• 106. IPv6 Basics Sidenote IPv6 Tunnel TrafficFriday, June 1, 12
  • 107. IPv6 Basics Sidenote IPv6 Tunnel TrafficFriday, June 1, 12
  • 108. IPv6 Basics Sidenote IPv6 Tunnel TrafficFriday, June 1, 12
  • 109. IPv6 Basics TCP Nothing to see here...Friday, June 1, 12
  • 110. IPv6 Basics TCP Nothing to see here...Friday, June 1, 12
  • 111. IPv6 Basics UDP Nothing to see here...Friday, June 1, 12
  • 112. IPv6 Basics UDP Nothing to see here...Friday, June 1, 12
  • 113. IPv6 Basics UDP Nothing to see here...Friday, June 1, 12
  • 114. IPv6 Basics Dual Stack Implications Regardless of transport mechanism to DNS server: •ask DNS for AAAA •if AAAA exists, assume (and use) IPv6 for the connection •only ask for A if no AAAA was found •if A exists, use IPv4 for the connectFriday, June 1, 12
  • 115. IPv6 Basics Address Resolution C •replace gethostby* with getaddrinfo(3) •RFC3484 section 6 rule 9 prefix-length based sorting may break DNS round-robin •you may get back multiple results •replace sockaddr_in with struct sockaddr_storage •use sockaddr_storage.ai_addrlen for length •replace inet_ntoa(3)/inet_aton(3) with inet_ntop(3)/inet_pton(3)Friday, June 1, 12
  • 116. IPv6 Basics Address Resolution C •some OS default their sockets to IPV6_V6ONLY; •check sysctl net.inet6.ip6.v6only if (setsockopt(s, IPPROTO_IPV6, IPV6_V6ONLY, (char *)&on, sizeof(on)) == -1) perror("setsockopt IPV6_V6ONLY"); else printf("IPV6_V6ONLY setn"); Without IPV6_V6ONLY, you will get IPv4-mapped addresses (::ffff:192.0.2.128). Other languages mostly follow logically from C.Friday, June 1, 12
  • 117. IPv6 Basics Address Resolution PHP •use dns_get_record instead of gethostbyname •fsockopen and friends handle IPv6 •you may need to use bracket notation tcp://[2600:809:600::3f50:412]:80Friday, June 1, 12
  • 118. IPv6 Basics Address Resolution Python, Perl etc. •pretty much depends on the modules used. •some are terrible, some are great NodeJS and all the other new hotness •I have no idea. Sorry.Friday, June 1, 12
  • 119. IPv6 Basics Beware of IP regexes! In IPv4, sometimes you can get away with: •(d{1,3}.d{1,3}.d{1,3}.d{1,3}) •([0-9]+.){3}[0-9]+) •(25[0-5]|2[0-4][0-9]|[01]?[0-9][0-9]?).(25[0-5]|2[0-4][0-9]| [01]?[0-9][0-9]?).(25[0-5]|2[0-4][0-9]|[01]?.(25[0-5]|2[0-4] [0-9]|[01]?[0-9][0-9]?).(25[0-5]|2[0-4][0-9]|[01]?[0-9][0-9]?)Friday, June 1, 12
  • 120. IPv6 Basics Beware of IP regexes! In IPv6... not so much: /^s*((([0-9A-Fa-f]{1,4}:){7}([0-9A-Fa-f]{1,4}|:))|(([0-9A-Fa-f] {1,4}:){6}(:[0-9A-Fa-f]{1,4}|((25[0-5]|2[0-4]d|1dd|[1-9]?d)(. (25[0-5]|2[0-4]d|1dd|[1-9]?d)){3})|:))|(([0-9A-Fa-f]{1,4}:){5}(((: [0-9A-Fa-f]{1,4}){1,2})|:((25[0-5]|2[0-4]d|1dd|[1-9]?d)(. (25[0-5]|2[0-4]d|1dd|[1-9]?d)){3})|:))|(([0-9A-Fa-f]{1,4}:){4}(((: [0-9A-Fa-f]{1,4}){1,3})|((:[0-9A-Fa-f]{1,4})?:((25[0-5]|2[0-4]d|1d d|[1-9]?d)(.(25[0-5]|2[0-4]d|1dd|[1-9]?d)){3}))|:))|(([0-9A-Fa- f]{1,4}:){3}(((:[0-9A-Fa-f]{1,4}){1,4})|((:[0-9A-Fa-f]{1,4}){0,2}: ((25[0-5]|2[0-4]d|1dd|[1-9]?d)(.(25[0-5]|2[0-4]d|1dd|[1-9]? d)){3}))|:))|(([0-9A-Fa-f]{1,4}:){2}(((:[0-9A-Fa-f]{1,4}){1,5})|((: [0-9A-Fa-f]{1,4}){0,3}:((25[0-5]|2[0-4]d|1dd|[1-9]?d)(.(25[0-5]| 2[0-4]d|1dd|[1-9]?d)){3}))|:))|(([0-9A-Fa-f]{1,4}:){1}(((:[0-9A- Fa-f]{1,4}){1,6})|((:[0-9A-Fa-f]{1,4}){0,4}:((25[0-5]|2[0-4]d|1dd| [1-9]?d)(.(25[0-5]|2[0-4]d|1dd|[1-9]?d)){3}))|:))|(:(((:[0-9A- Fa-f]{1,4}){1,7})|((:[0-9A-Fa-f]{1,4}){0,5}:((25[0-5]|2[0-4]d|1dd| [1-9]?d)(.(25[0-5]|2[0-4]d|1dd|[1-9]?d)){3}))|:)))(%.+)?s*$/Friday, June 1, 12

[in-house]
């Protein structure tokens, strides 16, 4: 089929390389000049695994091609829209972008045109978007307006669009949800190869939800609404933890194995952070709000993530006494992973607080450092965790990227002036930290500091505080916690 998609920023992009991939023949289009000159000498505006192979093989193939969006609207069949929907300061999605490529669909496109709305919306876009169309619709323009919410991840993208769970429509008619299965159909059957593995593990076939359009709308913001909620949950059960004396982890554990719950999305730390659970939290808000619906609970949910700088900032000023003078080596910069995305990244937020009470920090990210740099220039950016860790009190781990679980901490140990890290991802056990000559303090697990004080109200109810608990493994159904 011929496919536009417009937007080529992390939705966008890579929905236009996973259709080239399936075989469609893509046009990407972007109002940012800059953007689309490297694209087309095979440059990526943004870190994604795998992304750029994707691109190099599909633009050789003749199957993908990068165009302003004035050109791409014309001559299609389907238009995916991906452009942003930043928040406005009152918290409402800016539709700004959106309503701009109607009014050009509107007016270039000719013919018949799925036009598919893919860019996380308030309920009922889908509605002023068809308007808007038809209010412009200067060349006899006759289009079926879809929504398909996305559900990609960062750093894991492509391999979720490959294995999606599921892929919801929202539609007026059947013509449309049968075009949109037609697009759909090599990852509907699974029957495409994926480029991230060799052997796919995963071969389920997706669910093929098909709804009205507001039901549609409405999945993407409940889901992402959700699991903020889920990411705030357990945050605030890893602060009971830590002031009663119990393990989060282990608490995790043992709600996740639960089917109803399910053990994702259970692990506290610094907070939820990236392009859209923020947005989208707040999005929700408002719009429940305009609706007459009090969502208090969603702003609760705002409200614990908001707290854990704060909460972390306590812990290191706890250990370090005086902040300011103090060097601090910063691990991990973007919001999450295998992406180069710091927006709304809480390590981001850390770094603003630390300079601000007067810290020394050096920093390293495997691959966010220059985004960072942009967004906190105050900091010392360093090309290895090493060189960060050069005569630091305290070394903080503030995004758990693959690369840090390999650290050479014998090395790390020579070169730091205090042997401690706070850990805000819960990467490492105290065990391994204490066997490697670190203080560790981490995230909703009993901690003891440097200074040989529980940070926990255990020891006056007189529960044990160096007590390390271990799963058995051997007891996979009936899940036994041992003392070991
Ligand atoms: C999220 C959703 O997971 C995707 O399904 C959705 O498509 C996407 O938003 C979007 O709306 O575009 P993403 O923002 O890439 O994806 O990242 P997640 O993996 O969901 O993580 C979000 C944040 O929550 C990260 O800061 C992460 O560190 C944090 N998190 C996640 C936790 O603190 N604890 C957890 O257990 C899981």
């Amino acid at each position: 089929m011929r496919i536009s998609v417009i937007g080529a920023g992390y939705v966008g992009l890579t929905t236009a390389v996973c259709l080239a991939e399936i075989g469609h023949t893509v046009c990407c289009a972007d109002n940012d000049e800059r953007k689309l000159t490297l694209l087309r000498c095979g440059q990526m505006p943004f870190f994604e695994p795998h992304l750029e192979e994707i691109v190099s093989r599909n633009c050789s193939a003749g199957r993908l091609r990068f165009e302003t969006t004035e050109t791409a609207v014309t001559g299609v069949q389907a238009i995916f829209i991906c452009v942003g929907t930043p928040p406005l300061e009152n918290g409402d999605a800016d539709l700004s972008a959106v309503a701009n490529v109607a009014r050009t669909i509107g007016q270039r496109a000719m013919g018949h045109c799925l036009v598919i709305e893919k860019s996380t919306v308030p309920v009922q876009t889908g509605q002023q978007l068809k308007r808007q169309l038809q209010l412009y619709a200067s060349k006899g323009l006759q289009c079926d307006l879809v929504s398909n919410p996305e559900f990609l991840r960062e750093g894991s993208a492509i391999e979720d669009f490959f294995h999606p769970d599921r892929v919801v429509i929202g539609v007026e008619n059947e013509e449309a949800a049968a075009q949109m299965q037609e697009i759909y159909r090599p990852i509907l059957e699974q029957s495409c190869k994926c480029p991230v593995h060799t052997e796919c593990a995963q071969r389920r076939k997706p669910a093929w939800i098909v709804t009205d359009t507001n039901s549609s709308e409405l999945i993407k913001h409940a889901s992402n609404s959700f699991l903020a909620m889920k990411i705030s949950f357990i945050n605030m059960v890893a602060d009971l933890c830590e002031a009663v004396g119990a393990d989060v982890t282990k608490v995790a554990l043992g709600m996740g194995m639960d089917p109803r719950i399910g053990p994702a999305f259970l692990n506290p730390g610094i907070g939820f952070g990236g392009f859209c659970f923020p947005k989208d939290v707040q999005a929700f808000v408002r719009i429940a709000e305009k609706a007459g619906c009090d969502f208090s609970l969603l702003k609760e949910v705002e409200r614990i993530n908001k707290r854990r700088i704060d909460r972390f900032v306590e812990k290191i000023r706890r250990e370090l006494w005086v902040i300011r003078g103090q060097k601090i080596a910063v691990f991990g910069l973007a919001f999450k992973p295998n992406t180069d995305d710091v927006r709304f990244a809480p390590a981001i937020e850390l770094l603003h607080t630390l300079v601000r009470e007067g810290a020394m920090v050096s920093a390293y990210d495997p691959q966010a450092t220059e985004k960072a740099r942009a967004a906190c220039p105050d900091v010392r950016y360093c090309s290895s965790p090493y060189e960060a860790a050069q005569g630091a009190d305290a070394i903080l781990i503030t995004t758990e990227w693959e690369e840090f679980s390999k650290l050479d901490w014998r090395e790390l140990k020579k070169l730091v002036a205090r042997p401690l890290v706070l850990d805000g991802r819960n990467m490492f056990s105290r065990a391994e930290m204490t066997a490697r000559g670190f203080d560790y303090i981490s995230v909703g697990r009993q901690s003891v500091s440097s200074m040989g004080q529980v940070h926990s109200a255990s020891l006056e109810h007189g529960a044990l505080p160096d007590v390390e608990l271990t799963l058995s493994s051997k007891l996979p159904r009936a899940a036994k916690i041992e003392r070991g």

• 121. IPv6 Basics Beware of IP regexes! Better: if (inet_pton(AF_INET, $ip)) { # AF_INET } elsif (inet_pton(AF_INET6, $ip)) { # AF_INET6 } else { # not an IP address }Friday, June 1, 12
  • 122. IPv6 Basics So... now what?Friday, June 1, 12
  • 123. IPv6 Basics So... now what? •get yourselves a few internets from your LIR (/48, /56) •assess your infrastructure •routers/switches usually ok, but verify •verify firewalls, IDS, load balancers, other “appliances” •choose your transition approach •terminate/translate as close to the edge as possible •use a test domain •do a short live test, then •see what broke •review data collection tools (can they cope with 128bit addresses, new format)? •use short TTL for DNS recordsFriday, June 1, 12
  • 124. IPv6 Basics So... now what? •repeat •go live •Profit!Friday, June 1, 12
  • 125. IPv6 Basics Links: http://www.worldipv6launch.org/ https://www.google.com/intl/en/ipv6/statistics/ https://en.wikipedia.org/wiki/IPv6 http://pretty-rfc.herokuapp.com/RFC2460 http://www.slideshare.net/IOSHints/getting-ready- for-world-ipv6-day-in-6-days http://tunnelbroker.net/ http://test-ipv6.com https://www.arin.net/policy/nrpm.html http://ipv6friday.org Lists: http://lists.si6networks.com/listinfo/ipv6hackers http://www.nanog.org/mailinglist/ http://lists.cluenet.de/mailman/listinfo/ipv6-opsFriday, June 1, 12